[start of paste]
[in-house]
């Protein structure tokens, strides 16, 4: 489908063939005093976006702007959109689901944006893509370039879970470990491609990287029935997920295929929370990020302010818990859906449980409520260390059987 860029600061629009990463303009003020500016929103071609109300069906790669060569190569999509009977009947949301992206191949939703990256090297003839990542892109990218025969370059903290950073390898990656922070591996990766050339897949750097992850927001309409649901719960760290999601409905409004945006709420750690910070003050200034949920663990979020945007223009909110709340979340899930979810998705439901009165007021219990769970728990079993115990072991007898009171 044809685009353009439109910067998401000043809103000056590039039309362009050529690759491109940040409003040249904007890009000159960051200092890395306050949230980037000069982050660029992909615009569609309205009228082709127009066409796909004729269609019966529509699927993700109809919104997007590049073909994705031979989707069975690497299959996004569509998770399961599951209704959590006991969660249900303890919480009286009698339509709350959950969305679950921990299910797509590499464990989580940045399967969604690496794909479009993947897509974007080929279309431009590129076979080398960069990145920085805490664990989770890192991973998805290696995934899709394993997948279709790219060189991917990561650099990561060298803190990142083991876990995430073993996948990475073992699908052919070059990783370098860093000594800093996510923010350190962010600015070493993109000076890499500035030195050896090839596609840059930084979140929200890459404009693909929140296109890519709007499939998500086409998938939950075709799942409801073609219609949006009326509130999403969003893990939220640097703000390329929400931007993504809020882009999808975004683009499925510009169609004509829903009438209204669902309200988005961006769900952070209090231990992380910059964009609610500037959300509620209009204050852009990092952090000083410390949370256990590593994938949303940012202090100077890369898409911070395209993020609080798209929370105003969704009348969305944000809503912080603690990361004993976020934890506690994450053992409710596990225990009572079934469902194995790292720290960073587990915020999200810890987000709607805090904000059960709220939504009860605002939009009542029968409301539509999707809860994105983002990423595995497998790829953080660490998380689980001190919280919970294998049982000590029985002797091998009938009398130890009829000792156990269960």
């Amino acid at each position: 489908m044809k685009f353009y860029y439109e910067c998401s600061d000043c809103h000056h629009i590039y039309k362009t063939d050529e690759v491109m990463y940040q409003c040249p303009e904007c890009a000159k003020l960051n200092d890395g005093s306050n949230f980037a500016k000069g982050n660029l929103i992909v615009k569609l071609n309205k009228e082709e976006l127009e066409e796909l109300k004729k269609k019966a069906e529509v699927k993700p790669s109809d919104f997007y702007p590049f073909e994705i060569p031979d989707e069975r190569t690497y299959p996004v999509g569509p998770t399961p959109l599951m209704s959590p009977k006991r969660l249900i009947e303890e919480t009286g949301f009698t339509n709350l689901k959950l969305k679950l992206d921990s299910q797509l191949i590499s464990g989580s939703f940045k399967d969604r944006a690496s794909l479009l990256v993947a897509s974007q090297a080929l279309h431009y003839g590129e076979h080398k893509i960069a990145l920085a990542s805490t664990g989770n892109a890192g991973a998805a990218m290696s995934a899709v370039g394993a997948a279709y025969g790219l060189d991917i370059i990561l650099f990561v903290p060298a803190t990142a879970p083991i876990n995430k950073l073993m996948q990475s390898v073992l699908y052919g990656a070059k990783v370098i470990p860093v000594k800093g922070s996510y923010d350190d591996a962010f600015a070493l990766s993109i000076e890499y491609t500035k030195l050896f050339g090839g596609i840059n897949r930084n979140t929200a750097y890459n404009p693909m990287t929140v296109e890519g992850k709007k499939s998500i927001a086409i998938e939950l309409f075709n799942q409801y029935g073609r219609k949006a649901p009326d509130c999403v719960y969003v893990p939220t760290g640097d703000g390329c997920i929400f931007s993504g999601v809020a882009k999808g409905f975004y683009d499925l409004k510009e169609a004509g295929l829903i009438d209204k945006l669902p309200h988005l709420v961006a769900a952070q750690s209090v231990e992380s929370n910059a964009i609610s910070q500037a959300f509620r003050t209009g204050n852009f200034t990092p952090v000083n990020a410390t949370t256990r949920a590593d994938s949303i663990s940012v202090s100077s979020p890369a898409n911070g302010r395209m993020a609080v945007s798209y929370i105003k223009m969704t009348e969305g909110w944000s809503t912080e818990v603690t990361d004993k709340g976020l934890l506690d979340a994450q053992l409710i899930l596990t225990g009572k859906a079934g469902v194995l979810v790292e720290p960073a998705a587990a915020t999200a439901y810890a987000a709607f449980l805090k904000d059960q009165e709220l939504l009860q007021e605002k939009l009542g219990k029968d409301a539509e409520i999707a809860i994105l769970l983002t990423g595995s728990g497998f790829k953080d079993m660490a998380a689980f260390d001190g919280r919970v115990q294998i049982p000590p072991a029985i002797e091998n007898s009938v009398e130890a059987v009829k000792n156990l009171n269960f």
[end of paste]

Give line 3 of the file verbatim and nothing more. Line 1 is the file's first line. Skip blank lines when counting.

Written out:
């Amino acid at each position: 489908m044809k685009f353009y860029y439109e910067c998401s600061d000043c809103h000056h629009i590039y039309k362009t063939d050529e690759v491109m990463y940040q409003c040249p303009e904007c890009a000159k003020l960051n200092d890395g005093s306050n949230f980037a500016k000069g982050n660029l929103i992909v615009k569609l071609n309205k009228e082709e976006l127009e066409e796909l109300k004729k269609k019966a069906e529509v699927k993700p790669s109809d919104f997007y702007p590049f073909e994705i060569p031979d989707e069975r190569t690497y299959p996004v999509g569509p998770t399961p959109l599951m209704s959590p009977k006991r969660l249900i009947e303890e919480t009286g949301f009698t339509n709350l689901k959950l969305k679950l992206d921990s299910q797509l191949i590499s464990g989580s939703f940045k399967d969604r944006a690496s794909l479009l990256v993947a897509s974007q090297a080929l279309h431009y003839g590129e076979h080398k893509i960069a990145l920085a990542s805490t664990g989770n892109a890192g991973a998805a990218m290696s995934a899709v370039g394993a997948a279709y025969g790219l060189d991917i370059i990561l650099f990561v903290p060298a803190t990142a879970p083991i876990n995430k950073l073993m996948q990475s390898v073992l699908y052919g990656a070059k990783v370098i470990p860093v000594k800093g922070s996510y923010d350190d591996a962010f600015a070493l990766s993109i000076e890499y491609t500035k030195l050896f050339g090839g596609i840059n897949r930084n979140t929200a750097y890459n404009p693909m990287t929140v296109e890519g992850k709007k499939s998500i927001a086409i998938e939950l309409f075709n799942q409801y029935g073609r219609k949006a649901p009326d509130c999403v719960y969003v893990p939220t760290g640097d703000g390329c997920i929400f931007s993504g999601v809020a882009k999808g409905f975004y683009d499925l409004k510009e169609a004509g295929l829903i009438d209204k945006l669902p309200h988005l709420v961006a769900a952070q750690s209090v231990e992380s929370n910059a964009i609610s910070q500037a959300f509620r003050t209009g204050n852009f200034t990092p952090v000083n990020a410390t949370t256990r949920a590593d994938s949303i663990s940012v202090s100077s979020p890369a898409n911070g302010r395209m993020a609080v945007s798209y929370i105003k223009m969704t009348e969305g909110w944000s809503t912080e818990v603690t990361d004993k709340g976020l934890l506690d979340a994450q053992l409710i899930l596990t225990g009572k859906a079934g469902v194995l979810v790292e720290p960073a998705a587990a915020t999200a439901y810890a987000a709607f449980l805090k904000d059960q009165e709220l939504l009860q007021e605002k939009l009542g219990k029968d409301a539509e409520i999707a809860i994105l769970l983002t990423g595995s728990g497998f790829k953080d079993m660490a998380a689980f260390d001190g919280r919970v115990q294998i049982p000590p072991a029985i002797e091998n007898s009938v009398e130890a059987v009829k000792n156990l009171n269960f």